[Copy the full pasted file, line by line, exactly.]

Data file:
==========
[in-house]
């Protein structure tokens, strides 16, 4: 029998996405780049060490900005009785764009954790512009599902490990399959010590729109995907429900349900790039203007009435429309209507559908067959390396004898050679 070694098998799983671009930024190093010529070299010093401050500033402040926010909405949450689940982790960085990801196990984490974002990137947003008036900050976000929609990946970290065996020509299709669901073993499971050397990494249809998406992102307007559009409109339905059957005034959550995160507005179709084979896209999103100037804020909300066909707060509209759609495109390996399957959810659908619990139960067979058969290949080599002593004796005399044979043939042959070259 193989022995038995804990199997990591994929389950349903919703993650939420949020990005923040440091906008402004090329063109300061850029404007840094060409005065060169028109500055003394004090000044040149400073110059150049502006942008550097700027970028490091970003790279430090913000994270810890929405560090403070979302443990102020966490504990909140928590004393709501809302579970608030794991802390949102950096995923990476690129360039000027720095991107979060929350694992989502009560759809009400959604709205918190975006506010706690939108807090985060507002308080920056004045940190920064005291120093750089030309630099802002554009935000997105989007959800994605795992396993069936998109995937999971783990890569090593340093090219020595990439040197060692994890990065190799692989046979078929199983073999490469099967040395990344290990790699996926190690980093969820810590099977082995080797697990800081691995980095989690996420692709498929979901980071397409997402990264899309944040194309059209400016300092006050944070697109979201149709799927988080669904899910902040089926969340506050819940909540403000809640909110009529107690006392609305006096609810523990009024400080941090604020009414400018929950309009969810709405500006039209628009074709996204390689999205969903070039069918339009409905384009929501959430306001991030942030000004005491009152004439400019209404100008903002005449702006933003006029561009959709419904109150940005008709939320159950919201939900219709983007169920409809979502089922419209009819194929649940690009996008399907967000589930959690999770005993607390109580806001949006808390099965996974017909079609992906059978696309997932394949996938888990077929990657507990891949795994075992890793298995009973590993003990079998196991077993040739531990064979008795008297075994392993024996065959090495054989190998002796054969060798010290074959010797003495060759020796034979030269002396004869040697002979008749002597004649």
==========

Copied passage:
[in-house]
């Protein structure tokens, strides 16, 4: 029998996405780049060490900005009785764009954790512009599902490990399959010590729109995907429900349900790039203007009435429309209507559908067959390396004898050679 070694098998799983671009930024190093010529070299010093401050500033402040926010909405949450689940982790960085990801196990984490974002990137947003008036900050976000929609990946970290065996020509299709669901073993499971050397990494249809998406992102307007559009409109339905059957005034959550995160507005179709084979896209999103100037804020909300066909707060509209759609495109390996399957959810659908619990139960067979058969290949080599002593004796005399044979043939042959070259 193989022995038995804990199997990591994929389950349903919703993650939420949020990005923040440091906008402004090329063109300061850029404007840094060409005065060169028109500055003394004090000044040149400073110059150049502006942008550097700027970028490091970003790279430090913000994270810890929405560090403070979302443990102020966490504990909140928590004393709501809302579970608030794991802390949102950096995923990476690129360039000027720095991107979060929350694992989502009560759809009400959604709205918190975006506010706690939108807090985060507002308080920056004045940190920064005291120093750089030309630099802002554009935000997105989007959800994605795992396993069936998109995937999971783990890569090593340093090219020595990439040197060692994890990065190799692989046979078929199983073999490469099967040395990344290990790699996926190690980093969820810590099977082995080797697990800081691995980095989690996420692709498929979901980071397409997402990264899309944040194309059209400016300092006050944070697109979201149709799927988080669904899910902040089926969340506050819940909540403000809640909110009529107690006392609305006096609810523990009024400080941090604020009414400018929950309009969810709405500006039209628009074709996204390689999205969903070039069918339009409905384009929501959430306001991030942030000004005491009152004439400019209404100008903002005449702006933003006029561009959709419904109150940005008709939320159950919201939900219709983007169920409809979502089922419209009819194929649940690009996008399907967000589930959690999770005993607390109580806001949006808390099965996974017909079609992906059978696309997932394949996938888990077929990657507990891949795994075992890793298995009973590993003990079998196991077993040739531990064979008795008297075994392993024996065959090495054989190998002796054969060798010290074959010797003495060759020796034979030269002396004869040697002979008749002597004649």